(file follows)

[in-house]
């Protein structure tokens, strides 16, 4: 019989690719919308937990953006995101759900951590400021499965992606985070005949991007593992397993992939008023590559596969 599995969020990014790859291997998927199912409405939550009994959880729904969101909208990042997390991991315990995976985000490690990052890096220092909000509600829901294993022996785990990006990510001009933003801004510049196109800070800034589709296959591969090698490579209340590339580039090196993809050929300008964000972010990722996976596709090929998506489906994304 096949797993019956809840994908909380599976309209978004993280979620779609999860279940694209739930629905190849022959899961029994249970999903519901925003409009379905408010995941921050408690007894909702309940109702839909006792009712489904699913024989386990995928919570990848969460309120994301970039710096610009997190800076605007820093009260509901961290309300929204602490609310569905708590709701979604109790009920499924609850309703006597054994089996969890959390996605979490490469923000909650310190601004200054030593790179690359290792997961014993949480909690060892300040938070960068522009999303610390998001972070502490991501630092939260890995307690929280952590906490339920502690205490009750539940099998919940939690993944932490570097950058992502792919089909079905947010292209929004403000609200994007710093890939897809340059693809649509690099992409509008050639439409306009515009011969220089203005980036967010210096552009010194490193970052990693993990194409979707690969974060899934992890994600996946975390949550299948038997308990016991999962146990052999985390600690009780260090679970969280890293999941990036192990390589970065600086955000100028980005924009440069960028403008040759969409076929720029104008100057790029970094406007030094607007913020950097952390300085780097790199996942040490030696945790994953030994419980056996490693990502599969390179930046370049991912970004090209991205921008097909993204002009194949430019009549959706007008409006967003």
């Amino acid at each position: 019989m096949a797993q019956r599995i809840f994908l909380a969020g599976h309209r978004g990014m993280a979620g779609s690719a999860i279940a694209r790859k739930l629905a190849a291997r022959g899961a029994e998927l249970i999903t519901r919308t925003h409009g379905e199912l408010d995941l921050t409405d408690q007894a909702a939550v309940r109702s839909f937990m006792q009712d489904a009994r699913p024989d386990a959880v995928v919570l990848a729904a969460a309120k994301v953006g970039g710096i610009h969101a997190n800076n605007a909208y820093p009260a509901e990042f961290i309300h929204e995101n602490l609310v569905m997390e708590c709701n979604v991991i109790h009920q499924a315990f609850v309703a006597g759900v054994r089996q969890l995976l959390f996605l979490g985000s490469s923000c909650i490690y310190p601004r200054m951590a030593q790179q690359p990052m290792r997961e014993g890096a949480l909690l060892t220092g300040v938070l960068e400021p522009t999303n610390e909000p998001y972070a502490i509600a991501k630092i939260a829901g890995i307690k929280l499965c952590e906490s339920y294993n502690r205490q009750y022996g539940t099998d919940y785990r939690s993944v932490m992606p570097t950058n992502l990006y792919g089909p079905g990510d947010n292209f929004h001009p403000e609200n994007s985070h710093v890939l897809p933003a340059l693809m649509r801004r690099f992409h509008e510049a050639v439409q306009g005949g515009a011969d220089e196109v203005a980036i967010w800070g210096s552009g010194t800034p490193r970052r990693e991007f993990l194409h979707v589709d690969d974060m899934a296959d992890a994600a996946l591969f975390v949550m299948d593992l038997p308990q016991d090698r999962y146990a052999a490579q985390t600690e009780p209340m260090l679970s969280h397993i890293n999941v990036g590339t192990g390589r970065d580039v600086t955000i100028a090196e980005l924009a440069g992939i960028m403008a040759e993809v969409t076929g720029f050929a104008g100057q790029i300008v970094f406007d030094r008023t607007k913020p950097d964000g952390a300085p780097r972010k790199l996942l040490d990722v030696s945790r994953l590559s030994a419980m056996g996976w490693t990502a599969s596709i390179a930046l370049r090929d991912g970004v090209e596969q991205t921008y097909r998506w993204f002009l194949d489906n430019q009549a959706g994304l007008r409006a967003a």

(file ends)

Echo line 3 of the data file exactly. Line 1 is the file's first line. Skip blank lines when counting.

């Amino acid at each position: 019989m096949a797993q019956r599995i809840f994908l909380a969020g599976h309209r978004g990014m993280a979620g779609s690719a999860i279940a694209r790859k739930l629905a190849a291997r022959g899961a029994e998927l249970i999903t519901r919308t925003h409009g379905e199912l408010d995941l921050t409405d408690q007894a909702a939550v309940r109702s839909f937990m006792q009712d489904a009994r699913p024989d386990a959880v995928v919570l990848a729904a969460a309120k994301v953006g970039g710096i610009h969101a997190n800076n605007a909208y820093p009260a509901e990042f961290i309300h929204e995101n602490l609310v569905m997390e708590c709701n979604v991991i109790h009920q499924a315990f609850v309703a006597g759900v054994r089996q969890l995976l959390f996605l979490g985000s490469s923000c909650i490690y310190p601004r200054m951590a030593q790179q690359p990052m290792r997961e014993g890096a949480l909690l060892t220092g300040v938070l960068e400021p522009t999303n610390e909000p998001y972070a502490i509600a991501k630092i939260a829901g890995i307690k929280l499965c952590e906490s339920y294993n502690r205490q009750y022996g539940t099998d919940y785990r939690s993944v932490m992606p570097t950058n992502l990006y792919g089909p079905g990510d947010n292209f929004h001009p403000e609200n994007s985070h710093v890939l897809p933003a340059l693809m649509r801004r690099f992409h509008e510049a050639v439409q306009g005949g515009a011969d220089e196109v203005a980036i967010w800070g210096s552009g010194t800034p490193r970052r990693e991007f993990l194409h979707v589709d690969d974060m899934a296959d992890a994600a996946l591969f975390v949550m299948d593992l038997p308990q016991d090698r999962y146990a052999a490579q985390t600690e009780p209340m260090l679970s969280h397993i890293n999941v990036g590339t192990g390589r970065d580039v600086t955000i100028a090196e980005l924009a440069g992939i960028m403008a040759e993809v969409t076929g720029f050929a104008g100057q790029i300008v970094f406007d030094r008023t607007k913020p950097d964000g952390a300085p780097r972010k790199l996942l040490d990722v030696s945790r994953l590559s030994a419980m056996g996976w490693t990502a599969s596709i390179a930046l370049r090929d991912g970004v090209e596969q991205t921008y097909r998506w993204f002009l194949d489906n430019q009549a959706g994304l007008r409006a967003a």